while Cicadas round me shrilling,

set the sleepy noontide thrilling

with their keen insistent clamour.


Green Cicadas, Black cicadas,

happy in the gracious weather

Floury-bakers, double-drummers

all as one and all together—

how they voice the bygone summers!




Marcel Pagnol (1895-1974)

La Cigale


Le soleil fendille la terre,

Aucun bruit ne trouble les champs;

On n’entend plus les joyeux chants

Des oiseaux qui chantaient naguère.

Tous par la chaleur assoupis

Sous les buissons se sont tapis.

Seule une cigale est sur l’aire.


Son ventre sonore se meut;

Sur une gerbe elle est posée;

Seule elle n’est point épuisée

Par l’astre à l’haleine de feu.

Et la chanteuse infatigable

Jette dans l’air brûlant et bleu

Sa ritournelle interminable.




Francesco Fabris Manini

La Cicala


La cicala del mattino frinisce

E mi sveglia su una tazzina di caffè

Bisbigliando gracili parole su ascolti assonnati

Di spettinati pensieri.

L’uscio s’apre al giorno con forzati ardori

Che dissolverà la sera sui passi

Di un solitario ritorno.




Olegário Mariano (1889-1958)

A Última Cigarra


Todas cantaram para mim. A ouvi-las,

Purifiquei meu sonho adolescente,

Quando a vida corria doidamente

Como um regato de águas intranqüilas.


Diante da luz do sol que eu tinha em frente,

Escancarei os braços e as pupilas.

Cigarras que eu amei! Para possui-las,

Sofri na vida como pouca gente.


E veio o outono… Por que veio o outono ?

Prata nos meus cabelos… Abandono…

Deserta a estrada… Quanta folha morta!


Mas, no esplendor do derradeiro poente,

Uma nova cigarra, diferente;

Como um raio de sol, bateu-me à porta.



正岡 子規   Masaoka Shiki (1867-1902)



tsuku tsuku boshi / tsuku tsuku boshi / bakari nari

nothing but



Jakuren: The First Day of Winter


Poems of Mediaeval Japan by

Jakuren (Buddhist monk and poet:  1139-1202)

* Transliterated Japanese on the left *



yomosugara                               throughout the night

kusa no iori ni                                      we kept the brushwood burning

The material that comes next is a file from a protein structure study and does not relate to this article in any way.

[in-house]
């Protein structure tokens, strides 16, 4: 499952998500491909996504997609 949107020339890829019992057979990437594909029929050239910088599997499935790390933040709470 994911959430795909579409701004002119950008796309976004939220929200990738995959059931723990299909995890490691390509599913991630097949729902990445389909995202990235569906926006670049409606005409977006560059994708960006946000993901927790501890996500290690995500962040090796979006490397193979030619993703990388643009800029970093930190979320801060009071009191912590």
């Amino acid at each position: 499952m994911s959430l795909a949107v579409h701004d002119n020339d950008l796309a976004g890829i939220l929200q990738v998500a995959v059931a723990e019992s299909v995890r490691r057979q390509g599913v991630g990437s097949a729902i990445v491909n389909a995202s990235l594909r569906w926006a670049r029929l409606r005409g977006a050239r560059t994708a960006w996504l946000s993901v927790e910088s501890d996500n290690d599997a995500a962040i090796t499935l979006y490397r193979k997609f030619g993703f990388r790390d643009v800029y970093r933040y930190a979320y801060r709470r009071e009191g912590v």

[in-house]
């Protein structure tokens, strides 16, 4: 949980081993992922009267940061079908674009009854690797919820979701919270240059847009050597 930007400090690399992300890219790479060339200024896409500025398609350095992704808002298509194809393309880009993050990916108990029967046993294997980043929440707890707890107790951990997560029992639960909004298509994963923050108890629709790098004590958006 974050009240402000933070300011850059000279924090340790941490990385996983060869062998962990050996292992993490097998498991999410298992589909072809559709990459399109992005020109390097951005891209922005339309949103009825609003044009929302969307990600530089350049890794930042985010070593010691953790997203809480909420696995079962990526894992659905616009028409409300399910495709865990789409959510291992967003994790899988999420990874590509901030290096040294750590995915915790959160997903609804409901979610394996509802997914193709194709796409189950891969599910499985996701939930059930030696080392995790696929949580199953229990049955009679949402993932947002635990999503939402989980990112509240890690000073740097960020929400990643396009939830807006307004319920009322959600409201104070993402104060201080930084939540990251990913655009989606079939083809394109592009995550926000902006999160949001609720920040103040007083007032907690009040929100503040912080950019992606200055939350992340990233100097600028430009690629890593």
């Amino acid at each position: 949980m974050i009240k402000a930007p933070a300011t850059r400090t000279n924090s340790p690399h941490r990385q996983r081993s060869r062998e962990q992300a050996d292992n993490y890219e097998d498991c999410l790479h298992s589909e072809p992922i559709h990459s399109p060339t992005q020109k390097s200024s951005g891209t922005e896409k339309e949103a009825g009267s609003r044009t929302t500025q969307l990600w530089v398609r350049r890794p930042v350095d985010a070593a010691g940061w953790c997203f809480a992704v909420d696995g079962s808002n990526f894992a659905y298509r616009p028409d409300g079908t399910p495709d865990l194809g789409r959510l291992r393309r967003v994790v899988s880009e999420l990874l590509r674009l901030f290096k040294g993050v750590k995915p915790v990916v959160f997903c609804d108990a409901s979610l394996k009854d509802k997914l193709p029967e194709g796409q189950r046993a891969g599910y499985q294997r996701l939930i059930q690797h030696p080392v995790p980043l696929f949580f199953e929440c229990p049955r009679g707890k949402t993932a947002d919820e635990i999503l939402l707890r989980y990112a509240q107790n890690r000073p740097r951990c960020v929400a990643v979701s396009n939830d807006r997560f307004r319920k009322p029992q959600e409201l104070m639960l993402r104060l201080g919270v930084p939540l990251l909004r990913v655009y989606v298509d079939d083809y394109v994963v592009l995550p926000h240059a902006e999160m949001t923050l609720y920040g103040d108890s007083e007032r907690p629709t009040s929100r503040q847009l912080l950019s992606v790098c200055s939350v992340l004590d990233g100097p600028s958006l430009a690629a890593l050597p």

shiba taite                                   in my lowly hut,

katarishi koto o                          and the words that we exchanged

itsuka wasuren                                     I never shall forget


*     *     *


miyamabi ni                               deep in this mountain

fuyugomorisuru                         I keep the winter indoors:

oi no mi o                                  who would care to call

tare ka towamashi                      on so aged a body,

kimi naranaku ni                        were it not for you?


*     *     *


izukuyori                                   you found a path in my dream

yoru no yumeji o                       the mountain

tadorikoshi                                 is deeply in snow now

miyama wa imada

yuki no fukakini


*     *     *


ikanishite                                   wondering how you

kimi imasuran                                      have been of late, as the breath

konogoro no                                        of snow in the wind

yukige no kaze no                      blows colder every day

hibi ni samuki ni


*     *     *

Rin Ishigaki: “Myself: a far-off island”



The Economy


The phrase ‘economic animal’
I suppose is already fairly old.
Quite a gap exists between
The time when they said we seem that way
And now when we are that way.
Now then we economic animals
Will think about the economy.
From the time that I was born I’ve just been counting money.
That was what we were taught in the home
By the state.
People only count the time they have left
When it has started to run out.
We live terribly impoverished lives.
We die terribly lonely deaths.









At the Bathhouse



In Tokyo
At the public bathhouse the price went up to 19 yen and so